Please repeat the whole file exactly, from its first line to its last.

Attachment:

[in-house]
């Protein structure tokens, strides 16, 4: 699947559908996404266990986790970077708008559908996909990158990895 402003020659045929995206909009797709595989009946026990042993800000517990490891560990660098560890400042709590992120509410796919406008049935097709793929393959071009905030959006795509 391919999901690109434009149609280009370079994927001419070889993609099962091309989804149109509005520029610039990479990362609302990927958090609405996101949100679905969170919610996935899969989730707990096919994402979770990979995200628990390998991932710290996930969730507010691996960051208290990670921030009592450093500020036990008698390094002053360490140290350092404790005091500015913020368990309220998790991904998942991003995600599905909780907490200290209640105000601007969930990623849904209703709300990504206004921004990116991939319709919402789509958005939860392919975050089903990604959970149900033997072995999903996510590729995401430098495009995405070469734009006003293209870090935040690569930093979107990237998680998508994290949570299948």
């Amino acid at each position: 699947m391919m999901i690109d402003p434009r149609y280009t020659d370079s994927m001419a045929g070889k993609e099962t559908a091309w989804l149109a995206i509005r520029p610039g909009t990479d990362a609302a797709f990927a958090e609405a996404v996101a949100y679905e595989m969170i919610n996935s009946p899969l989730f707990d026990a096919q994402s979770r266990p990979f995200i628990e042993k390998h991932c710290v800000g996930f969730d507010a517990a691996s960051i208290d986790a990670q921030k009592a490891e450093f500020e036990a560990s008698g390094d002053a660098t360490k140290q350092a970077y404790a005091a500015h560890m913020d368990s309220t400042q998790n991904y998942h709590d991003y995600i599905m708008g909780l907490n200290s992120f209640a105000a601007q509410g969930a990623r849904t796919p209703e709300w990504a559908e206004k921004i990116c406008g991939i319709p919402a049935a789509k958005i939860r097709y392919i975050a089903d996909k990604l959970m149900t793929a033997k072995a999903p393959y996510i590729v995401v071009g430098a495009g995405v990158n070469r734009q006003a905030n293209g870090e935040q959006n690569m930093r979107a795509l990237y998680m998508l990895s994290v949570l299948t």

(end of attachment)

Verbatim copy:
[in-house]
């Protein structure tokens, strides 16, 4: 699947559908996404266990986790970077708008559908996909990158990895 402003020659045929995206909009797709595989009946026990042993800000517990490891560990660098560890400042709590992120509410796919406008049935097709793929393959071009905030959006795509 391919999901690109434009149609280009370079994927001419070889993609099962091309989804149109509005520029610039990479990362609302990927958090609405996101949100679905969170919610996935899969989730707990096919994402979770990979995200628990390998991932710290996930969730507010691996960051208290990670921030009592450093500020036990008698390094002053360490140290350092404790005091500015913020368990309220998790991904998942991003995600599905909780907490200290209640105000601007969930990623849904209703709300990504206004921004990116991939319709919402789509958005939860392919975050089903990604959970149900033997072995999903996510590729995401430098495009995405070469734009006003293209870090935040690569930093979107990237998680998508994290949570299948």
């Amino acid at each position: 699947m391919m999901i690109d402003p434009r149609y280009t020659d370079s994927m001419a045929g070889k993609e099962t559908a091309w989804l149109a995206i509005r520029p610039g909009t990479d990362a609302a797709f990927a958090e609405a996404v996101a949100y679905e595989m969170i919610n996935s009946p899969l989730f707990d026990a096919q994402s979770r266990p990979f995200i628990e042993k390998h991932c710290v800000g996930f969730d507010a517990a691996s960051i208290d986790a990670q921030k009592a490891e450093f500020e036990a560990s008698g390094d002053a660098t360490k140290q350092a970077y404790a005091a500015h560890m913020d368990s309220t400042q998790n991904y998942h709590d991003y995600i599905m708008g909780l907490n200290s992120f209640a105000a601007q509410g969930a990623r849904t796919p209703e709300w990504a559908e206004k921004i990116c406008g991939i319709p919402a049935a789509k958005i939860r097709y392919i975050a089903d996909k990604l959970m149900t793929a033997k072995a999903p393959y996510i590729v995401v071009g430098a495009g995405v990158n070469r734009q006003a905030n293209g870090e935040q959006n690569m930093r979107a795509l990237y998680m998508l990895s994290v949570l299948t």